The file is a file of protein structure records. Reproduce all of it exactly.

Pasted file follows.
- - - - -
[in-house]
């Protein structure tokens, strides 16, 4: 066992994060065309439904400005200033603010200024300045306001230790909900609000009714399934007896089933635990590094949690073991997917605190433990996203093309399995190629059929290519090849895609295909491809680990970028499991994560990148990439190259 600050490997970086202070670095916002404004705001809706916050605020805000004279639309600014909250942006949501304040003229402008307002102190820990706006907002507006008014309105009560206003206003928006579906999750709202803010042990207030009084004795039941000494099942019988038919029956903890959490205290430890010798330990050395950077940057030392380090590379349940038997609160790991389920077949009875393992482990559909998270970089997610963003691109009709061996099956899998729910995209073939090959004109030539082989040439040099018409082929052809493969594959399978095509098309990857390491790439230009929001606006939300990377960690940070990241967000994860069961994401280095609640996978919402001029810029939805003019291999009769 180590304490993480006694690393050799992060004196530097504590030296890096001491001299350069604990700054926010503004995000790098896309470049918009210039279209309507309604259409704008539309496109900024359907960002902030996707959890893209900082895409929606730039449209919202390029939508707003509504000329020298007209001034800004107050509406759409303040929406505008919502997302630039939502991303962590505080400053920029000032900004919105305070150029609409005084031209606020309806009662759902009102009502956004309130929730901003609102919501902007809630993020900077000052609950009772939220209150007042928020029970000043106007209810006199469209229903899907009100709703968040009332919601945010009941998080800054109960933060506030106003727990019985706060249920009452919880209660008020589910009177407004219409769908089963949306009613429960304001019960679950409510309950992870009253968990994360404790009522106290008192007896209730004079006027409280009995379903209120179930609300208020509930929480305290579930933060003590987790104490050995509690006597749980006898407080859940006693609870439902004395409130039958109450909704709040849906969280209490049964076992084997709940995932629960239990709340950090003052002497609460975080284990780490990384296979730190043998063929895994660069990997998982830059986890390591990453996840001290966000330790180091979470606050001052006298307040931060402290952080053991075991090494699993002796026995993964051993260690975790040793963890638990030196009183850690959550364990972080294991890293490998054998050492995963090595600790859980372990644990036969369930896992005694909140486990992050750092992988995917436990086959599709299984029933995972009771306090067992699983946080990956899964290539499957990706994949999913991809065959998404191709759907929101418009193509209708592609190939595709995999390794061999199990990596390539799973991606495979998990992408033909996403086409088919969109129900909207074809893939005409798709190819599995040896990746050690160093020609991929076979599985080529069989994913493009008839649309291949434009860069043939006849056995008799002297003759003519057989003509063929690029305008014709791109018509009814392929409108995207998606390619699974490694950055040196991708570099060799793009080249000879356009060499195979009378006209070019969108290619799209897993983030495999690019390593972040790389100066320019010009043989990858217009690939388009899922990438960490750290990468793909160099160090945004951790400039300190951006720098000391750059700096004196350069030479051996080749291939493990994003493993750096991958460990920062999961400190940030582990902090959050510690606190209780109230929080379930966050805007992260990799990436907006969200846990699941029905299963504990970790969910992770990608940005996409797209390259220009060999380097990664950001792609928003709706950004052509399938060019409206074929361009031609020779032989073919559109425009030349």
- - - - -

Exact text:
[in-house]
């Protein structure tokens, strides 16, 4: 066992994060065309439904400005200033603010200024300045306001230790909900609000009714399934007896089933635990590094949690073991997917605190433990996203093309399995190629059929290519090849895609295909491809680990970028499991994560990148990439190259 600050490997970086202070670095916002404004705001809706916050605020805000004279639309600014909250942006949501304040003229402008307002102190820990706006907002507006008014309105009560206003206003928006579906999750709202803010042990207030009084004795039941000494099942019988038919029956903890959490205290430890010798330990050395950077940057030392380090590379349940038997609160790991389920077949009875393992482990559909998270970089997610963003691109009709061996099956899998729910995209073939090959004109030539082989040439040099018409082929052809493969594959399978095509098309990857390491790439230009929001606006939300990377960690940070990241967000994860069961994401280095609640996978919402001029810029939805003019291999009769 180590304490993480006694690393050799992060004196530097504590030296890096001491001299350069604990700054926010503004995000790098896309470049918009210039279209309507309604259409704008539309496109900024359907960002902030996707959890893209900082895409929606730039449209919202390029939508707003509504000329020298007209001034800004107050509406759409303040929406505008919502997302630039939502991303962590505080400053920029000032900004919105305070150029609409005084031209606020309806009662759902009102009502956004309130929730901003609102919501902007809630993020900077000052609950009772939220209150007042928020029970000043106007209810006199469209229903899907009100709703968040009332919601945010009941998080800054109960933060506030106003727990019985706060249920009452919880209660008020589910009177407004219409769908089963949306009613429960304001019960679950409510309950992870009253968990994360404790009522106290008192007896209730004079006027409280009995379903209120179930609300208020509930929480305290579930933060003590987790104490050995509690006597749980006898407080859940006693609870439902004395409130039958109450909704709040849906969280209490049964076992084997709940995932629960239990709340950090003052002497609460975080284990780490990384296979730190043998063929895994660069990997998982830059986890390591990453996840001290966000330790180091979470606050001052006298307040931060402290952080053991075991090494699993002796026995993964051993260690975790040793963890638990030196009183850690959550364990972080294991890293490998054998050492995963090595600790859980372990644990036969369930896992005694909140486990992050750092992988995917436990086959599709299984029933995972009771306090067992699983946080990956899964290539499957990706994949999913991809065959998404191709759907929101418009193509209708592609190939595709995999390794061999199990990596390539799973991606495979998990992408033909996403086409088919969109129900909207074809893939005409798709190819599995040896990746050690160093020609991929076979599985080529069989994913493009008839649309291949434009860069043939006849056995008799002297003759003519057989003509063929690029305008014709791109018509009814392929409108995207998606390619699974490694950055040196991708570099060799793009080249000879356009060499195979009378006209070019969108290619799209897993983030495999690019390593972040790389100066320019010009043989990858217009690939388009899922990438960490750290990468793909160099160090945004951790400039300190951006720098000391750059700096004196350069030479051996080749291939493990994003493993750096991958460990920062999961400190940030582990902090959050510690606190209780109230929080379930966050805007992260990799990436907006969200846990699941029905299963504990970790969910992770990608940005996409797209390259220009060999380097990664950001792609928003709706950004052509399938060019409206074929361009031609020779032989073919559109425009030349």